Durable Growth, Transportation

Urbanism and senior living: Getting around on foot

Napa sidewalk, luckily still in good repair

Napa sidewalk, luckily still in good repair

A theme of this election season has been strategic decision-making around the varying approval thresholds for different forms of tax measures.  Is it better to seek a general tax measure, which requires only 50 percent plus one for approval, even if it means battling skepticism about how the revenues will be spent?   Or is better to specify the uses of the revenue, even though that would bump the approval standard to two-thirds when the electorate might not be able to muster a two-thirds majority over whether the sun will rise in the east tomorrow?

Or perhaps the 55 percent rule will apply, although that option is limited to certain types of school bond measures.  (If someone wants a legal summary of the various California approval standards, the Legislative Analyst’s Office provides one here.  The flowchart is nicely done.)

Also, during my years in Oregon, I watched the double-majority standard in action, a rule that was so perverse in its unintended consequences that the voters finally repealed it in 2008.

But what if I wrote that there was a type of infrastructure for which 100 percent voter approval was required?  It may seem surprising, but it’s nonetheless true.  In large areas of our cities and towns, sidewalk upkeep, and therefore walkability, requires 100 percent participation from property owners.

In a carryover from English common law, California homeowners are responsible for the repair and maintenance of the sidewalks in front of their homes.  Originally, English landowners were responsible for the entire roadway.  The government eventually, in the interest of commerce, assumed street repair, but the takeover didn’t progress far enough to include the sidewalks.

(The original road maintenance obligation is one reason why English towns and early American towns are often characterized by multi-story common-wall houses on narrow lots.  The narrow lots reduced the repair obligation.  Coincidentally, the narrow lots also helped communities satisfy Jeff Speck’s “interest” and “usefulness” elements of walkability.  It was only when government took over road upkeep that the lots of the middle-class began sprawling sideways, which also undermined walkability.)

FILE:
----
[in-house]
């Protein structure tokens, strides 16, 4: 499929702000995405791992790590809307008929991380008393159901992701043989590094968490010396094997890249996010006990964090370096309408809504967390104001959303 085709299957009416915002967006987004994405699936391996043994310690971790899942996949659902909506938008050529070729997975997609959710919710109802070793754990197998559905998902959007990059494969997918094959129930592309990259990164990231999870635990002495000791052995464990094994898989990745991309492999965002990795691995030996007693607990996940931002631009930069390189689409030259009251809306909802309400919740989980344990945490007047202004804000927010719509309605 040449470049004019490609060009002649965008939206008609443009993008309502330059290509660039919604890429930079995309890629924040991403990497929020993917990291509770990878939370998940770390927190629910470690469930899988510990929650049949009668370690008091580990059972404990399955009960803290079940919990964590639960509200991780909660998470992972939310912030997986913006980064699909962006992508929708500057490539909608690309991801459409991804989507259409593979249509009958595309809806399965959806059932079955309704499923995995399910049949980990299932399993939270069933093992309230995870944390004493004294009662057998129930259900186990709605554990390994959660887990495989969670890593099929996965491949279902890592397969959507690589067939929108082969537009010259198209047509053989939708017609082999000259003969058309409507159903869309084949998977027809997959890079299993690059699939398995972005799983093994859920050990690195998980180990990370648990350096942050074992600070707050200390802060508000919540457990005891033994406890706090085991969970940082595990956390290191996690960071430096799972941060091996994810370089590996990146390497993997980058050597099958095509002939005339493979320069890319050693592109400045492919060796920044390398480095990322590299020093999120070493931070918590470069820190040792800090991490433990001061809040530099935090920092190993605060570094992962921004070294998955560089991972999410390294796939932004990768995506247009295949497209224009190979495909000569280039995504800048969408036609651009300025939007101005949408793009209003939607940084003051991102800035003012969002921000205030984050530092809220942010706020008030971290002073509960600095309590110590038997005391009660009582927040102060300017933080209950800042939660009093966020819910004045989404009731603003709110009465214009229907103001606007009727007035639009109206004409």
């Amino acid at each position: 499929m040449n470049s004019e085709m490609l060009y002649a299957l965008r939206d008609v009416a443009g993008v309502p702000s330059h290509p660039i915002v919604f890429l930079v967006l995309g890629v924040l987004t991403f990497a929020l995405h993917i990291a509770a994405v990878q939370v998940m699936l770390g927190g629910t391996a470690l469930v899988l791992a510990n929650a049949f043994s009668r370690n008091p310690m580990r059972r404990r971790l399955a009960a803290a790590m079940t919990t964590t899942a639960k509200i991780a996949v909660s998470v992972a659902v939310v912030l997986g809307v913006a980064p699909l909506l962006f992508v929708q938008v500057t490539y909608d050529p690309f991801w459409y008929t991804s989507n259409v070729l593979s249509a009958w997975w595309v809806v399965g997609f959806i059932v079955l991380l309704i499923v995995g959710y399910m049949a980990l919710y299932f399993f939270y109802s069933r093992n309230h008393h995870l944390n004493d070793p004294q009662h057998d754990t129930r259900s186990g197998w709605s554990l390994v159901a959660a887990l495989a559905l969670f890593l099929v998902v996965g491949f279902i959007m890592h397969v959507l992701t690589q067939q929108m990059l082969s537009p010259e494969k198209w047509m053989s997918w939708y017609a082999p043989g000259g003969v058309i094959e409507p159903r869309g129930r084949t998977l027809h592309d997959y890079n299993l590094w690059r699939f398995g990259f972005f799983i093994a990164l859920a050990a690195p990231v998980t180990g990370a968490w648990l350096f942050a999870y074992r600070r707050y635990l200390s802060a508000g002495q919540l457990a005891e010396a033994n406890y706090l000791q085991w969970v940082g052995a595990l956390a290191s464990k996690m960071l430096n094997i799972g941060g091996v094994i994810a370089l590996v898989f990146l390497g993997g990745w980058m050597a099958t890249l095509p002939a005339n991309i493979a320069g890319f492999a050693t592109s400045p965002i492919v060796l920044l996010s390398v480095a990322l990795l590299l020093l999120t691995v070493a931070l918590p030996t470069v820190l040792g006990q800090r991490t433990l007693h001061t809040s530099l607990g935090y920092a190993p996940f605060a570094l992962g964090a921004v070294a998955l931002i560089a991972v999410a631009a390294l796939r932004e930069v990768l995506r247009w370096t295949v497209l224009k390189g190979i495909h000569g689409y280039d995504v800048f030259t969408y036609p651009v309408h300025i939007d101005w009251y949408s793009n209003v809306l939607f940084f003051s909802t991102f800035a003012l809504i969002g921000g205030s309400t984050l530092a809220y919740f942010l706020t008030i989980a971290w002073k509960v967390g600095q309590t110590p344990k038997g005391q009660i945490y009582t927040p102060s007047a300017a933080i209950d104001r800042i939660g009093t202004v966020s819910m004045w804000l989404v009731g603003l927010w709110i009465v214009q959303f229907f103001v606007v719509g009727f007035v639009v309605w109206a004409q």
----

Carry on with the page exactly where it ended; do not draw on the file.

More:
There may be sidewalks, such as in the downtown retail areas, where a city has assumed sidewalk maintenance to preserve commercial activity, but most sidewalks remain the responsibility of the adjoining homeowner.  As a result, as any property liability expert will avow, California homeowners also remain responsible for any personal damages that result from poor sidewalk conditions.

However, even the threat of lawsuits isn’t always sufficient to motivate sidewalk repairs.  With stagnant middle-class wages, the need to save for college educations and retirement, and the desire for the newest electronic toy, sidewalk repairs often fall far down household priority lists, below the point at which funds are exhausted.

In the recently-developed parts of a town, the sidewalks constructed as part of the initial development typically remain in good condition.  But nearly every block in the more mature areas of a town will have a stretch or two where the footing is too treacherous for 80-year-old grandmothers to walk to the store.

Even if a neighborhood is lucky enough to have a Ray’s Delicatessen and Taverna block away, that destination, which should be the hallmark of a walkable neighborhood, may still require a car trip by the less foot-sure residents of the neighborhood.  And the only immediate solution is the impossible expectation that all property owners promptly attend to deteriorating sidewalks, the 100 percent standard I noted above.